Security measures at upcoming big sports events in Britain and elsewhere are under review in the wake of the Manchester suicide attack which left 22 dead.
From the FA Cup final at Wembley on Saturday and the June 3 Champions League final in Cardiff to Wimbledon and cricket's Champions Trophy in upcoming weeks - British organizers and authorities will be taking another look at their plans to safeguard athletes, officials and fans.
In Germany, the authorities are checking their measures again for Saturday's cup final in Berlin, while Swedish police were safe-guarding the Europa League final in Stockholm scheduled for Wednesday night.
There appears to be no direct threat against any event but sport is taking no chances - even more after the Stade de France was one of the targets in the Paris attacks in November 2015.
Most attention in Britain will be on the two big football matches at Wembley and Cardiff with its tens of thousands of attending fans.
Extra armed police officers will be present in both cities as part of heightened security since Monday's attack at the Manchester Arena.
"Over the coming days as you go to a music venue, go shopping, travel to work or head off to the fantastic sporting events you will see more officers - including armed officers," The BBC quoted London Metropolitan Police commander Jane Connors as saying.
The English Football League urged fans attending the Arsenal v Chelsea cup final to "be vigilant of their surroundings at all times" and like the Football Association told them to come early because of extensive security checks.
The FA spoke of "an enhanced security operation for all upcoming events" which also include lower division play-off games at Wembley Sunday and Monday.
While most fans attending Saturday's final will be from London owing to the finalists, the Cardiff match a week later will see tens of thousands of Real Madrid and Juventus fans descend on the Welsh city.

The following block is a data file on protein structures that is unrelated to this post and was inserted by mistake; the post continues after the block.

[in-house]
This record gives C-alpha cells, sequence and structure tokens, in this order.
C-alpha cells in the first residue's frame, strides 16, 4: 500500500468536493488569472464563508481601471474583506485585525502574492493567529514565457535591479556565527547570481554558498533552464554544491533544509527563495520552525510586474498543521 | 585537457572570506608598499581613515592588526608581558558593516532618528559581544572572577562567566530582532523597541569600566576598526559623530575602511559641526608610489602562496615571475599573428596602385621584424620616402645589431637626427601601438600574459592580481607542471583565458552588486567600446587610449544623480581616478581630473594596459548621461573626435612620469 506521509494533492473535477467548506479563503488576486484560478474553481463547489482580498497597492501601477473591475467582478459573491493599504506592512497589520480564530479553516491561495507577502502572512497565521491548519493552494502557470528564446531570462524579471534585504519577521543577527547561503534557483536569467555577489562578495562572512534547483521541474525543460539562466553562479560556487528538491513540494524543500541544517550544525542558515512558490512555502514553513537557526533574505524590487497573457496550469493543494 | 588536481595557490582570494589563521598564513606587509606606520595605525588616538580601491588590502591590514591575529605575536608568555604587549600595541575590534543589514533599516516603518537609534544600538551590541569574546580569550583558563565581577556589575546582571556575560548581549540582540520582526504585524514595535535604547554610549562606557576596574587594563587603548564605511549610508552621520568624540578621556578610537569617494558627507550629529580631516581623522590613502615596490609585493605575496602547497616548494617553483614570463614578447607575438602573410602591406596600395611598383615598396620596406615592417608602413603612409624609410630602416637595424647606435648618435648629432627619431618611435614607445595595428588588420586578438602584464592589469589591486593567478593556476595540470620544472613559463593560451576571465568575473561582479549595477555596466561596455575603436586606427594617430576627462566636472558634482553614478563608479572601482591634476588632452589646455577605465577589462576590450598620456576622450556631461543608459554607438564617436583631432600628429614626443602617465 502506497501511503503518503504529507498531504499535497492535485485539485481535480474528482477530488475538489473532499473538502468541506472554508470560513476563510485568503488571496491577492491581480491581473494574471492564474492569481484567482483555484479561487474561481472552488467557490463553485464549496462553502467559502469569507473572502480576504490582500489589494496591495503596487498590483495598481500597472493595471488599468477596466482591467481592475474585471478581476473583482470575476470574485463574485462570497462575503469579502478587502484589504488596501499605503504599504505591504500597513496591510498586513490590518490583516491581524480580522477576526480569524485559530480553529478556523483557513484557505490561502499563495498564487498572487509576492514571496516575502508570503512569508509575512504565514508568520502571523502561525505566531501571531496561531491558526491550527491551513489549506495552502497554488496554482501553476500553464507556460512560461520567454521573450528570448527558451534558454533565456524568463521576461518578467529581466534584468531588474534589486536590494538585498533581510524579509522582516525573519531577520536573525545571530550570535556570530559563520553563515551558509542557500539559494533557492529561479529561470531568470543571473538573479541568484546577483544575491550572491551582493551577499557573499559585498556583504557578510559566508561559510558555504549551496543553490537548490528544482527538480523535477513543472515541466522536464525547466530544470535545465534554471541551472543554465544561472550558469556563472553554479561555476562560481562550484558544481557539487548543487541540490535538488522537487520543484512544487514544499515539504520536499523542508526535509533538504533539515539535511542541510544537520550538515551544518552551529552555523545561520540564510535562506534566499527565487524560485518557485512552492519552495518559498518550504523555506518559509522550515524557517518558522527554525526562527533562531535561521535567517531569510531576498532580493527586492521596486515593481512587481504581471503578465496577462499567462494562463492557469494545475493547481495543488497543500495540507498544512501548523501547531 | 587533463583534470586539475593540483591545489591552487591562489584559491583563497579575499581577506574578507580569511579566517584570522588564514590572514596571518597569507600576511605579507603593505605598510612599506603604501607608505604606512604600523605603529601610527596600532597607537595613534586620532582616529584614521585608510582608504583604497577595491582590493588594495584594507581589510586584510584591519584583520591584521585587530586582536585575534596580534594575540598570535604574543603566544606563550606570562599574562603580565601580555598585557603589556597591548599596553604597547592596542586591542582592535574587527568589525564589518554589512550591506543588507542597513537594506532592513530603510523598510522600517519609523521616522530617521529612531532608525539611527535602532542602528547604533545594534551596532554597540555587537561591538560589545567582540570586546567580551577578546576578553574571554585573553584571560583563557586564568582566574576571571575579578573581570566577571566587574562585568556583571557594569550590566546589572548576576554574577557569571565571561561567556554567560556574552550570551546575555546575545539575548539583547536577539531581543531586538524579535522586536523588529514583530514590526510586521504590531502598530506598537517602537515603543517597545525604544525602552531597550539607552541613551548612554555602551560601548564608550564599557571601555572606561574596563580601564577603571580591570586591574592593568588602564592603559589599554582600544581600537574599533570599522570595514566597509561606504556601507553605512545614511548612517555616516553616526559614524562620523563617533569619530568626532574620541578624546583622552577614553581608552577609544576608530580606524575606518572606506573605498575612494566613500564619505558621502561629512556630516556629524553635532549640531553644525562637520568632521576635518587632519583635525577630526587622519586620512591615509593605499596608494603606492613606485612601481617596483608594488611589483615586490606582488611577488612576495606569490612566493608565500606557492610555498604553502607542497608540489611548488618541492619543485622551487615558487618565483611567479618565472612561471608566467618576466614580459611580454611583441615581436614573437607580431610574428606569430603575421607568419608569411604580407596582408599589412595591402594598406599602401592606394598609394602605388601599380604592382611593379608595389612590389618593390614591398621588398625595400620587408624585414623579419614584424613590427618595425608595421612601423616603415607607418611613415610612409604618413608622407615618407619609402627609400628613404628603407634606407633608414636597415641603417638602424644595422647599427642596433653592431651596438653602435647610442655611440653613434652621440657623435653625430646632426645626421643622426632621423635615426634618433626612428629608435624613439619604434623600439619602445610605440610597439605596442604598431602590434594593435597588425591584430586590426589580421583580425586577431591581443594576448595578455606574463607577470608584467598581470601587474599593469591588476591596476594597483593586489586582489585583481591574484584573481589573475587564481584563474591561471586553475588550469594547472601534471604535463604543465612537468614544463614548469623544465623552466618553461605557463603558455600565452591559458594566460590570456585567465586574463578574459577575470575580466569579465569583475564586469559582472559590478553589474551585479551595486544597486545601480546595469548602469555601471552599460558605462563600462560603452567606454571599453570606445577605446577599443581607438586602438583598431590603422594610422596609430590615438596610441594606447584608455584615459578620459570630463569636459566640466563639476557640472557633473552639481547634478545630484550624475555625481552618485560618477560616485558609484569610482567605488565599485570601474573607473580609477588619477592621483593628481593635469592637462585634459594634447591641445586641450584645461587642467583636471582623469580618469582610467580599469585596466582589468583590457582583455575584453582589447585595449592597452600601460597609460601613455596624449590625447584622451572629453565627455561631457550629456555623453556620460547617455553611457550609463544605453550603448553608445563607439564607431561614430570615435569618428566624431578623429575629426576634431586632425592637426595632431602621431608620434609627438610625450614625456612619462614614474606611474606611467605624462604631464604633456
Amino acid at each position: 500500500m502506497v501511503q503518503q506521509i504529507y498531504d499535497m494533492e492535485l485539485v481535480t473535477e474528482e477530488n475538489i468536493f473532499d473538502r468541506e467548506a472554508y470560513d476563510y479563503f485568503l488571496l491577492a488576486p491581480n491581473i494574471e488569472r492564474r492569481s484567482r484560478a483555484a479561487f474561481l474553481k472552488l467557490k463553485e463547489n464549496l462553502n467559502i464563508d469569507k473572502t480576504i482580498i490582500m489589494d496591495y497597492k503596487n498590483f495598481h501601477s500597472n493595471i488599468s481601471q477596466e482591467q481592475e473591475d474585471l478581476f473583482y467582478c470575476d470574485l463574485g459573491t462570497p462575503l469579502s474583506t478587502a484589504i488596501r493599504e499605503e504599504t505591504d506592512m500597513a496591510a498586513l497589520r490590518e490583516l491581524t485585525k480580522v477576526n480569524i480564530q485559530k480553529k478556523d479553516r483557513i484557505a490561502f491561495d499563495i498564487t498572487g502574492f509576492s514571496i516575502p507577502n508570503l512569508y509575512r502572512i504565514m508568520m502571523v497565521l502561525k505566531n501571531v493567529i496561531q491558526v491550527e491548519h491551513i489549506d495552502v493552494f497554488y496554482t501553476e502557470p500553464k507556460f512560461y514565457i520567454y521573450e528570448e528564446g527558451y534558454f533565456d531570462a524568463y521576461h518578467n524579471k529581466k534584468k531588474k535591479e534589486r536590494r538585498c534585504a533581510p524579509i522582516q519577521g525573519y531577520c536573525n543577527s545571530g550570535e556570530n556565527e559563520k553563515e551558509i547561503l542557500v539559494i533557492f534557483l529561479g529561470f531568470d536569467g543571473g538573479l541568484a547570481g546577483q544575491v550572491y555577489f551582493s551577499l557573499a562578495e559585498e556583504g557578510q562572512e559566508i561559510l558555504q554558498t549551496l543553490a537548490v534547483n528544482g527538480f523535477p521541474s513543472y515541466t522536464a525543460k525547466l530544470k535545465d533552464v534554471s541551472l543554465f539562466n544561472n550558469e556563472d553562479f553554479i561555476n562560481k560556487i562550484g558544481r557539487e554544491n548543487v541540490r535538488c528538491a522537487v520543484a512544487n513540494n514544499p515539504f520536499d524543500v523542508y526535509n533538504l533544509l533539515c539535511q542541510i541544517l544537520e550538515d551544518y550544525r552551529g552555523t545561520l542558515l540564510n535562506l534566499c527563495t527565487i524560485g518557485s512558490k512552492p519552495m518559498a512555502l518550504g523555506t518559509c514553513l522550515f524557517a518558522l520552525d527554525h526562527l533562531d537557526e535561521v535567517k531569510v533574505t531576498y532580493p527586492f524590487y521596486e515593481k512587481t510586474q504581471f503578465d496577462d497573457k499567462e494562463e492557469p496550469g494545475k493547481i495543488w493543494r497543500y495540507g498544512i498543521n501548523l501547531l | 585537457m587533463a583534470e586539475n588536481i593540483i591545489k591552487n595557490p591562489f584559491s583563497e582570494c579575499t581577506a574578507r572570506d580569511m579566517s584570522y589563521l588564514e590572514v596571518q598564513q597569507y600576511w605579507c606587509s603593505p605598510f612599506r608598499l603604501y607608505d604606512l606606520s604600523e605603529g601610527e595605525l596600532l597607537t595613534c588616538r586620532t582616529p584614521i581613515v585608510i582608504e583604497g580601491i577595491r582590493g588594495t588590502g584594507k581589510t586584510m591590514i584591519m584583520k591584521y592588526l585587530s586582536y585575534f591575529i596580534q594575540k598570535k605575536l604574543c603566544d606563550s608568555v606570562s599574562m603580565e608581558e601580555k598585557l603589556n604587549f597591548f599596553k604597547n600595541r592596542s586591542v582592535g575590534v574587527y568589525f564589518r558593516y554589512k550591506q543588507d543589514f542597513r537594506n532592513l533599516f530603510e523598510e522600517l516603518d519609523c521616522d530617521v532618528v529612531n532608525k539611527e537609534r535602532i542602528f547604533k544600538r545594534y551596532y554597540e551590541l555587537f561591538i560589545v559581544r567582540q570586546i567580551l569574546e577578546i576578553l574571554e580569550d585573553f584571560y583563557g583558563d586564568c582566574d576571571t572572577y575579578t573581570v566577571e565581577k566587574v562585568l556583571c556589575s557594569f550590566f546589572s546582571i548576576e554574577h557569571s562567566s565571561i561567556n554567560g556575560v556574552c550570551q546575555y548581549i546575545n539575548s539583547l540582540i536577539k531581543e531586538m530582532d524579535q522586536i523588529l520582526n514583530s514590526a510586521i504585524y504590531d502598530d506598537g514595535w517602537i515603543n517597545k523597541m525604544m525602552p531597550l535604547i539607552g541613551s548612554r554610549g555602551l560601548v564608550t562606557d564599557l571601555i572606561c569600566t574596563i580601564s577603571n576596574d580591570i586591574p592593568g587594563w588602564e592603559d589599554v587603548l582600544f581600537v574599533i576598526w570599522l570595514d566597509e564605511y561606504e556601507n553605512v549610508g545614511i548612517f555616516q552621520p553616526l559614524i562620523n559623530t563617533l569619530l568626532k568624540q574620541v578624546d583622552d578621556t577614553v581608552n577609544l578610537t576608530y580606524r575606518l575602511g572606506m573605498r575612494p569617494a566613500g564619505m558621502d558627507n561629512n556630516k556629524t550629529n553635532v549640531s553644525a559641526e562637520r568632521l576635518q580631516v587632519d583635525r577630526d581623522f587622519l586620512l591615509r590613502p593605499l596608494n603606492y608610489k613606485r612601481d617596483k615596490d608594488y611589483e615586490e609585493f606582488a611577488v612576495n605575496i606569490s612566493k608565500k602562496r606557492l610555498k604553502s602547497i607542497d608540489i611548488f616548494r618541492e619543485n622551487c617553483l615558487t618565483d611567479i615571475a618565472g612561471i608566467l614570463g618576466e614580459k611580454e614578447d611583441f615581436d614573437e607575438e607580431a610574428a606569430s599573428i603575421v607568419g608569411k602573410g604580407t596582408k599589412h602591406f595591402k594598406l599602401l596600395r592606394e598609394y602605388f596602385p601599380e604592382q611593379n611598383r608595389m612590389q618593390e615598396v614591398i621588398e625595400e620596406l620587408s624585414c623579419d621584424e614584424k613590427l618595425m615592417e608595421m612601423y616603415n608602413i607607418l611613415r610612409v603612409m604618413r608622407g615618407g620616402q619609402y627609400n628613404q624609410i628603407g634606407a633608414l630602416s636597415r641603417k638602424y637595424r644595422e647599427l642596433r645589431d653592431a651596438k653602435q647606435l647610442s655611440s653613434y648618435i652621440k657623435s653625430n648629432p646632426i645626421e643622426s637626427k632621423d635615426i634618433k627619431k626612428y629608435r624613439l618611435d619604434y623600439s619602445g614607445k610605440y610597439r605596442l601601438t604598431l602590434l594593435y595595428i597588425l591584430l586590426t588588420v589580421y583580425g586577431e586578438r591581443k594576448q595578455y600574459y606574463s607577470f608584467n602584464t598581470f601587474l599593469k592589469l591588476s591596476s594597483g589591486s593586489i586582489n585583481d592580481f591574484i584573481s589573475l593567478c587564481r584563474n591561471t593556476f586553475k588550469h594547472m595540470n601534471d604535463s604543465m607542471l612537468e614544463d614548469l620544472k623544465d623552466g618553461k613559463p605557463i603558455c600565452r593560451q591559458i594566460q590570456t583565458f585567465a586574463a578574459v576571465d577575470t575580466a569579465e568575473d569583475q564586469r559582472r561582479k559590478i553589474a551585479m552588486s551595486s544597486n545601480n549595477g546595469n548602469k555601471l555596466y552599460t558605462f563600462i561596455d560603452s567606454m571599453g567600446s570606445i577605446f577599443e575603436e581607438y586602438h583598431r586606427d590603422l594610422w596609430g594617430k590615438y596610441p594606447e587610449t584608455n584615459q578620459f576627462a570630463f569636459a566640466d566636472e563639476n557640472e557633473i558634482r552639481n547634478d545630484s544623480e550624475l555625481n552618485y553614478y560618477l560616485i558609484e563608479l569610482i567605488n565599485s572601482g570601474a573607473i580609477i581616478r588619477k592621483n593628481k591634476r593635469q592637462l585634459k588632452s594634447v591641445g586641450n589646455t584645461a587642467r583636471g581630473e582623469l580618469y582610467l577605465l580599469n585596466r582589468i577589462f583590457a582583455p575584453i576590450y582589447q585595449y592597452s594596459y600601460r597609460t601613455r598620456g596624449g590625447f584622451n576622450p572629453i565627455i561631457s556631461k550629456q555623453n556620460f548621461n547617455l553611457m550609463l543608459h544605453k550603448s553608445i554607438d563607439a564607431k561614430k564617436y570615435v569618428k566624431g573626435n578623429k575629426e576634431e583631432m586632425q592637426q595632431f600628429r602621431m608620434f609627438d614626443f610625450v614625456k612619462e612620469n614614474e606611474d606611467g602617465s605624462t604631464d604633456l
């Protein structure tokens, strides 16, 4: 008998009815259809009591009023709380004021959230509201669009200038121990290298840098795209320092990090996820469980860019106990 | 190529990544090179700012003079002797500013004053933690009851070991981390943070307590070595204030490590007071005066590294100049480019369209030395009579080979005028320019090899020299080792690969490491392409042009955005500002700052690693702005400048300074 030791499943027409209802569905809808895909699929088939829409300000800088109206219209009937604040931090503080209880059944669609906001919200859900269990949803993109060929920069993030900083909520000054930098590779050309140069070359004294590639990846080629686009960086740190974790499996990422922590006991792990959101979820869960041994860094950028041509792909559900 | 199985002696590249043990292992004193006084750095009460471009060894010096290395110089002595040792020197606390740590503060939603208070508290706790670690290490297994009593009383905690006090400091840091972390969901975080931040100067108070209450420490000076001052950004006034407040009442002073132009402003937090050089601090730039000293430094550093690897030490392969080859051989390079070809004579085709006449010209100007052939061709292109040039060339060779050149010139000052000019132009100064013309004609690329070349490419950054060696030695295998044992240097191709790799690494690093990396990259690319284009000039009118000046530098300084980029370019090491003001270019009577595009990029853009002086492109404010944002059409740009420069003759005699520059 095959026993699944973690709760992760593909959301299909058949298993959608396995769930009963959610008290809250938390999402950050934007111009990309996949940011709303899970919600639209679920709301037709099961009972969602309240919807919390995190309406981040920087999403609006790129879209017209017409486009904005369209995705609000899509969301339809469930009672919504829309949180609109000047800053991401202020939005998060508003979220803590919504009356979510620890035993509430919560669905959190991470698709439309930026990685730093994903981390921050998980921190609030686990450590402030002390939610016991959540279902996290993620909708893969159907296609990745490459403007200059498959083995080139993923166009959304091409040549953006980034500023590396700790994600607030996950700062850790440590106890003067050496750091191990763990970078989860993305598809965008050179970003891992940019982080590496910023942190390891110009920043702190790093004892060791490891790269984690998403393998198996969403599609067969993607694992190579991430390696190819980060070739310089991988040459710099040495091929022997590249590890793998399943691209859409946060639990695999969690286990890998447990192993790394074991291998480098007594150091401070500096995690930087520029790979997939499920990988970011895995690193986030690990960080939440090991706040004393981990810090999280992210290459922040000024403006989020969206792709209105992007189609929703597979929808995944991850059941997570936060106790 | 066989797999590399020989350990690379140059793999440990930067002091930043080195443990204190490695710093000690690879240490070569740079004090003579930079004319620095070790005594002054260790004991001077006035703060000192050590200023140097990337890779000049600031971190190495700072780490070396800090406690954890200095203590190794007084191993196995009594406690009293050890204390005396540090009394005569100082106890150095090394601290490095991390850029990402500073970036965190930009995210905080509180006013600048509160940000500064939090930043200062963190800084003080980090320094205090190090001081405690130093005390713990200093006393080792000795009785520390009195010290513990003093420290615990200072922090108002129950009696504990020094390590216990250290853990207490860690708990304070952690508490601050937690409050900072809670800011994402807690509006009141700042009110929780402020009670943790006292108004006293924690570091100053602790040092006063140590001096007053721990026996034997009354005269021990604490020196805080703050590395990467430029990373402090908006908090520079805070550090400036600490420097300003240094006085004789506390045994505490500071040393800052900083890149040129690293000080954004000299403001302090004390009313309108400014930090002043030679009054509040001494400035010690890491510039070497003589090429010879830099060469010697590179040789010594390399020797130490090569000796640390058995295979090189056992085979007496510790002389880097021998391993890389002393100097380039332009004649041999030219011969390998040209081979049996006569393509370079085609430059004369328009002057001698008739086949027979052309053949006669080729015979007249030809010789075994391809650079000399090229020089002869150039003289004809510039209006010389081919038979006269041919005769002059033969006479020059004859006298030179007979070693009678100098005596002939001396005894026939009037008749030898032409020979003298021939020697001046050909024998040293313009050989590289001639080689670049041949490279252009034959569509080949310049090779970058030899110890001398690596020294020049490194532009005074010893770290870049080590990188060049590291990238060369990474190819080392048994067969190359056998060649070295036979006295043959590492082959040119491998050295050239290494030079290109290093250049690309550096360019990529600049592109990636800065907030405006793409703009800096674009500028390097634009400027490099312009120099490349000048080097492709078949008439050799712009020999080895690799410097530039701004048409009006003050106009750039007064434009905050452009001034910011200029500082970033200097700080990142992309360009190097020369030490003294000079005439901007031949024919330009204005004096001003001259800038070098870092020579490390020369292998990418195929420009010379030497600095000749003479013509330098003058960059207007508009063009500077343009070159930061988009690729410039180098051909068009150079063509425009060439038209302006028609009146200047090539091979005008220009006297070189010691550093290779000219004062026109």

Even before Monday's attack the Welsh FA spoke of "the biggest security operation undertaken in Cardiff" which ranges from road closures to an outer security perimeter which can only be passed by ticket holders or accredited people.
South Wales police acting constable Richard Lewis said Tuesday that Monday's attack doesn't change the security operation but has led to more officers in the streets of Cardiff.
He said 6,000 officers in all will ensure that "the public of Cardiff and visitors from Italy and Spain and the world feel safe and secure."
Lewis said security planning was based on a "severe threat level" and insisted: "We are ready for this event."
German authorities are also reviewing their measures at big events, with Berlin the centre of attention on the weekend as host of the protestant church congress and the cup final between Dortmund and Eintracht Frankfurt.
Interior minister Thomas de Maiziere said that security forces must take notice that the Manchester attack came at the end of an event - a concert - but added that 100 per cent safety can never be guaranteed.
"We must simply face this really brutal danger for the time being," de Maiziere said.
By John Bagratuni
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